has to be measured and its path inside

the patient reconstructed.

From deflection and displacement,

calculate the “Most Likely Path MLP”

Beam test with sub-divided phantom:

MLP can be predicted with sub-mm precision

using tracking detectors with ~ 80mm resolution

D C Williams Phys. Med. Biol. 49 (2004) 2899–2911

Hartmut F.-W. Sadrozinski: pCT HSTD8 Dec. 2011

M. Bruzzi et al IEEE Trans. Nucl. Sci.,54, 140 (2007)


pCT Challenge #1a: Proton Data rate

Tracking and measuring the residual energy of every proton requires fast sensors and fast data acquisition (DAQ).Data Flow math:Assuming 100 protons / 1mm voxel and 180 views requires ~ 7*108 protons.With 10 kHz data rate, one pCT scan will take 20 hrs (requiring a very patient patient!).A scan with a proton rate of 2 MHz takes 6 min. N.B. such a scan will deliver a dose of 1.5 mGy.Image ReconstructionTo reconstructimages with > 107 voxels using ~109 protons is NOT trivial. Our reconstruction code is already running on GPU’s in anticipation of the much higher data rates of the future.

Hartmut F.-W. Sadrozinski: pCT HSTD8 Dec. 2011


Challenge #2 to pCT: Range / Energy Straggling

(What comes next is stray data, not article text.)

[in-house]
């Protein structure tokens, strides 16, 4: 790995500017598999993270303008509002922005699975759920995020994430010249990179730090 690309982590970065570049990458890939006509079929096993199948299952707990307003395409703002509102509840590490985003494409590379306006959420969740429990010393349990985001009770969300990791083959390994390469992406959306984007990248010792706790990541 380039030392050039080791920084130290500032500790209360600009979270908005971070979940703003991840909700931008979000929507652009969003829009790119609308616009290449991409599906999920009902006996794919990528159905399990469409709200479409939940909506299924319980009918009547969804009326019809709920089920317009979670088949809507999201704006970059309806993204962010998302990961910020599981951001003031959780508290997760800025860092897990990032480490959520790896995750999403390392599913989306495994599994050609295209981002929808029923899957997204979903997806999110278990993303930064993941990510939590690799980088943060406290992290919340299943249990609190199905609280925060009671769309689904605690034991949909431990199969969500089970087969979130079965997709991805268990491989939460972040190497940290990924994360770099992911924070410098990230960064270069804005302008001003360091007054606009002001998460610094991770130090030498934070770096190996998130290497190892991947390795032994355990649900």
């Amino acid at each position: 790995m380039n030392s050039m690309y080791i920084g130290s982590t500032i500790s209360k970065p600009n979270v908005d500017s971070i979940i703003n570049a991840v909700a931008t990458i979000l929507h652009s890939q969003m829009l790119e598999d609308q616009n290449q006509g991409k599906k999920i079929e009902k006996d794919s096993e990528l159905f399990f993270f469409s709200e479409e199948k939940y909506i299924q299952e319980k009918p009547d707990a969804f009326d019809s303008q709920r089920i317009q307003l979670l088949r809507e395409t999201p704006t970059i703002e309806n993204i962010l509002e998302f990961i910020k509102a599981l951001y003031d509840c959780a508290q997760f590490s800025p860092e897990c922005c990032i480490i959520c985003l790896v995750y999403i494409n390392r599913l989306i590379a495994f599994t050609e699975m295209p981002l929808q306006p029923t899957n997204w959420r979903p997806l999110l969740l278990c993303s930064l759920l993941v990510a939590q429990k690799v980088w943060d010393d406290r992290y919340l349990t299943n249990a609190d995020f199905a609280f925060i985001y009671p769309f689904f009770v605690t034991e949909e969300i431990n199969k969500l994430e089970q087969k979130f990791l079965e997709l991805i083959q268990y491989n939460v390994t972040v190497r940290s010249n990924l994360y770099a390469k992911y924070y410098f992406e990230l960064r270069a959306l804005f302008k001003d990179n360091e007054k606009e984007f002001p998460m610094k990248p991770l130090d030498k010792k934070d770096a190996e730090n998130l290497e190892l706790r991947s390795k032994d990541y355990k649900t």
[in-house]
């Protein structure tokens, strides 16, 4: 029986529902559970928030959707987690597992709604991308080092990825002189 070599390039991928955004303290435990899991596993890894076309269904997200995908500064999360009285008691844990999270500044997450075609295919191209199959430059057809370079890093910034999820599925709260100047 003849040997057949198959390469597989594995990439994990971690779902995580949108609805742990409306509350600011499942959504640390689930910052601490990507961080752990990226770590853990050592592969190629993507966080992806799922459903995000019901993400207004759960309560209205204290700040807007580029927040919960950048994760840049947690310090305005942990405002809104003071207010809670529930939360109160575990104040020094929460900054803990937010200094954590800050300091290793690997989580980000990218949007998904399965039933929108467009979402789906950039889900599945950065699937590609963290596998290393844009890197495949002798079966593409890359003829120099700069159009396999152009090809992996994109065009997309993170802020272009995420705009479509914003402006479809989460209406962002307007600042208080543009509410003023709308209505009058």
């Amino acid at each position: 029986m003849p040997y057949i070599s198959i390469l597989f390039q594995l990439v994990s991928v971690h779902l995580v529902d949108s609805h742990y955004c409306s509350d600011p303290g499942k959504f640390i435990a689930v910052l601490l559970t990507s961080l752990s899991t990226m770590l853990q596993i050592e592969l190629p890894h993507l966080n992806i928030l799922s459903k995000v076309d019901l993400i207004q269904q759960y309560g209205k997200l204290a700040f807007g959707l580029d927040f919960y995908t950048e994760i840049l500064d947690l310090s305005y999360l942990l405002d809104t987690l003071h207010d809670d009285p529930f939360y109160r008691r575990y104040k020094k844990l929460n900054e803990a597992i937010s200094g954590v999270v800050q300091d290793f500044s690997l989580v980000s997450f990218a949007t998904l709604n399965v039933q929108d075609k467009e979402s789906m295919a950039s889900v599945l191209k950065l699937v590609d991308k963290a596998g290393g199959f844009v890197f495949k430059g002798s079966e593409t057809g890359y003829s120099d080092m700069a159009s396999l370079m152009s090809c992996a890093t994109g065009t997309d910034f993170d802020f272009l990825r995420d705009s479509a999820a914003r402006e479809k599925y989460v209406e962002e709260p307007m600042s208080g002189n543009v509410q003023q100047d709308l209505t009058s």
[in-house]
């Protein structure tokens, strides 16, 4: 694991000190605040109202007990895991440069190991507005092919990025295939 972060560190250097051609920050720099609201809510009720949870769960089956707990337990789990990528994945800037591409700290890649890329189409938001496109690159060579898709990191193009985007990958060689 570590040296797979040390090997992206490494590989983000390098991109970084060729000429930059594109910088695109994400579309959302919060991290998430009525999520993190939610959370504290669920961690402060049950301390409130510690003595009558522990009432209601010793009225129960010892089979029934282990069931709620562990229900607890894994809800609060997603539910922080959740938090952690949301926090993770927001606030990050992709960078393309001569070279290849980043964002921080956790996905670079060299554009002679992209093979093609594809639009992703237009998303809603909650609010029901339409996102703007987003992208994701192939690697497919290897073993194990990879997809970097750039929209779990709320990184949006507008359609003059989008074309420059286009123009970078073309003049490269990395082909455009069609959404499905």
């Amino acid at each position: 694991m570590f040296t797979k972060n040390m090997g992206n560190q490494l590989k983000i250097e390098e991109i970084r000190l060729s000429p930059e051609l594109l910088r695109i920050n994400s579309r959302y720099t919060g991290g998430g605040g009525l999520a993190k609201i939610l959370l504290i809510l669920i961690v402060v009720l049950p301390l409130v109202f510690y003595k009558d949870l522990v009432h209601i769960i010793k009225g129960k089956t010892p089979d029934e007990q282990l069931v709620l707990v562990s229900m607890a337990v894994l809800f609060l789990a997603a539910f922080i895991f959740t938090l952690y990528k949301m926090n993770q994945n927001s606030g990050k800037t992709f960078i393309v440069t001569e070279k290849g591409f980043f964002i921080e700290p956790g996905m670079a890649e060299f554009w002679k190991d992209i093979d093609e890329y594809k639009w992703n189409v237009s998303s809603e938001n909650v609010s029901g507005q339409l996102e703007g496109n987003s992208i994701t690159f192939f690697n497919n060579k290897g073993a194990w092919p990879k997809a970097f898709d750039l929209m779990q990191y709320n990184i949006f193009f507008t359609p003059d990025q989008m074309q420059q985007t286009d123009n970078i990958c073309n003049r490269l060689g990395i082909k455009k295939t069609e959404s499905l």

The proton energy loss is not fixed, but is a stochastic process. The straggling error is a function of depth, irreducible when the energy is not measured. the straggling within the phantom limits the precision of the energy loss measurement.

Range counter always encounters the maximum range straggling: the error is independent of the WEPL of phantom (depends on proton energy)

Geant4 Study:

Range straggling ~ 1% of range~ 1mm for 100 MeV, ~ 3mm for 200 MeV

WEPL = Water equivalent Path Length (of proton in phantom)

Hartmut F.-W. Sadrozinski: pCT HSTD8 Dec. 2011


pCT Challenge #2a: useful Proton Rate

Efficiency of energy measurementIn addition to ionization processes described by the Bethe-Bloch equation, protons undergo processes which remove protons from the peak in the energy spectra useful for the energy determination.

Because of non-Gaussian tails, the energy distributions at present

are fitted only at the high side, which comes with a loss of precision.

With improved modeling of the tails, this might be recoverable.

Geant4

Range Counter

Data

CsI Calorimeter

Simulation and data agree well:

At 200 MeV, only ~60% of the protons entering the

phantom will be in the quasi-Gaussian end peak

of the spectrum.

Hartmut F.-W. Sadrozinski: pCT HSTD8 Dec. 2011


Instrument Solutions to the pCT Challenge:

Hartmut F.-W. Sadrozinski: pCT HSTD8 Dec. 2011


Imaging results llu ucsc niu
Imaging Results (LLU-UCSC-NIU)

B. Colby, D. Fusi, R. Johnson, S. Kashiguine, F. Martinez-McKinney, J. Missaghian, H. F.-W. Sadrozinski, M. Scaringella

SCIPP, UC Santa Cruz, CA 95064 USA

V. Bashkirov, F. Hurley, S. Penfold, R. Schulte

Loma Linda University Medical Center, CA 92354 USA

G. Coutrakon, B. Erdelyi, V. Rykalin

Northern Illinois University

S. McAllister, K. Schubert

CSU San Bernardino

2003

2010

Hartmut F.-W. Sadrozinski: pCT HSTD8 Dec. 2011


The LLU-UCSC-NIU Prototype Scanner

R. W. Schulte, et al.,,

IEEE Trans. Nucl. Sci., 51,, pp 866, 2004.